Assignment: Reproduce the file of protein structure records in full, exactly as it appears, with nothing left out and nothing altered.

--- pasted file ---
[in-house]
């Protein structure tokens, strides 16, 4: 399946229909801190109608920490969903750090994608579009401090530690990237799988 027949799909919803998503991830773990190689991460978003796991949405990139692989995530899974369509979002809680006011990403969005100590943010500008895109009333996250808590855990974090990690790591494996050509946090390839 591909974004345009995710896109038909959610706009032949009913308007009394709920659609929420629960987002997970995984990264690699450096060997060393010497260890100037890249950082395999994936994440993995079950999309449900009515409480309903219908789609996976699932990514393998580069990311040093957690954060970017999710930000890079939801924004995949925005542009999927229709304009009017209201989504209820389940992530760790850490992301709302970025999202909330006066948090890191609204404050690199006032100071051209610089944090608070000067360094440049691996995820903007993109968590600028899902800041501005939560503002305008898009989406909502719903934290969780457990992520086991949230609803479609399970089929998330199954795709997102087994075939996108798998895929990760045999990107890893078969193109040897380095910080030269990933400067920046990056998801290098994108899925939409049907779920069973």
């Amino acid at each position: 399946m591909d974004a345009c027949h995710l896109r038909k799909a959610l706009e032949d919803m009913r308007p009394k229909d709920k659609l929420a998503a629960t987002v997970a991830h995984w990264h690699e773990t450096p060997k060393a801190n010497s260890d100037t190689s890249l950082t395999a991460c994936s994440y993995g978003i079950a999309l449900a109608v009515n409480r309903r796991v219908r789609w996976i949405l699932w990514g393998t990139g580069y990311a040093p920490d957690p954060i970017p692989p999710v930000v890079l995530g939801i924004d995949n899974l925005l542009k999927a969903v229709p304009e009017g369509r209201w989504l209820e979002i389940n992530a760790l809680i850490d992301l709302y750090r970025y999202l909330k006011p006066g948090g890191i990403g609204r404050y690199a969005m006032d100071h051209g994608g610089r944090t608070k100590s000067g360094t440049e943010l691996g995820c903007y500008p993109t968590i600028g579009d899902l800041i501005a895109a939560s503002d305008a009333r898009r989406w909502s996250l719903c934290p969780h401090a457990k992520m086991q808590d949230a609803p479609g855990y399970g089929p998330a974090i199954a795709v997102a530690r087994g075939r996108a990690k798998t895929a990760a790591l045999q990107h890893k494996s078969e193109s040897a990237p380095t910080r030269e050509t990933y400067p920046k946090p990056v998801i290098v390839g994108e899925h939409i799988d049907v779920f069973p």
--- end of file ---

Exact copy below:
[in-house]
């Protein structure tokens, strides 16, 4: 399946229909801190109608920490969903750090994608579009401090530690990237799988 027949799909919803998503991830773990190689991460978003796991949405990139692989995530899974369509979002809680006011990403969005100590943010500008895109009333996250808590855990974090990690790591494996050509946090390839 591909974004345009995710896109038909959610706009032949009913308007009394709920659609929420629960987002997970995984990264690699450096060997060393010497260890100037890249950082395999994936994440993995079950999309449900009515409480309903219908789609996976699932990514393998580069990311040093957690954060970017999710930000890079939801924004995949925005542009999927229709304009009017209201989504209820389940992530760790850490992301709302970025999202909330006066948090890191609204404050690199006032100071051209610089944090608070000067360094440049691996995820903007993109968590600028899902800041501005939560503002305008898009989406909502719903934290969780457990992520086991949230609803479609399970089929998330199954795709997102087994075939996108798998895929990760045999990107890893078969193109040897380095910080030269990933400067920046990056998801290098994108899925939409049907779920069973």
């Amino acid at each position: 399946m591909d974004a345009c027949h995710l896109r038909k799909a959610l706009e032949d919803m009913r308007p009394k229909d709920k659609l929420a998503a629960t987002v997970a991830h995984w990264h690699e773990t450096p060997k060393a801190n010497s260890d100037t190689s890249l950082t395999a991460c994936s994440y993995g978003i079950a999309l449900a109608v009515n409480r309903r796991v219908r789609w996976i949405l699932w990514g393998t990139g580069y990311a040093p920490d957690p954060i970017p692989p999710v930000v890079l995530g939801i924004d995949n899974l925005l542009k999927a969903v229709p304009e009017g369509r209201w989504l209820e979002i389940n992530a760790l809680i850490d992301l709302y750090r970025y999202l909330k006011p006066g948090g890191i990403g609204r404050y690199a969005m006032d100071h051209g994608g610089r944090t608070k100590s000067g360094t440049e943010l691996g995820c903007y500008p993109t968590i600028g579009d899902l800041i501005a895109a939560s503002d305008a009333r898009r989406w909502s996250l719903c934290p969780h401090a457990k992520m086991q808590d949230a609803p479609g855990y399970g089929p998330a974090i199954a795709v997102a530690r087994g075939r996108a990690k798998t895929a990760a790591l045999q990107h890893k494996s078969e193109s040897a990237p380095t910080r030269e050509t990933y400067p920046k946090p990056v998801i290098v390839g994108e899925h939409i799988d049907v779920f069973p």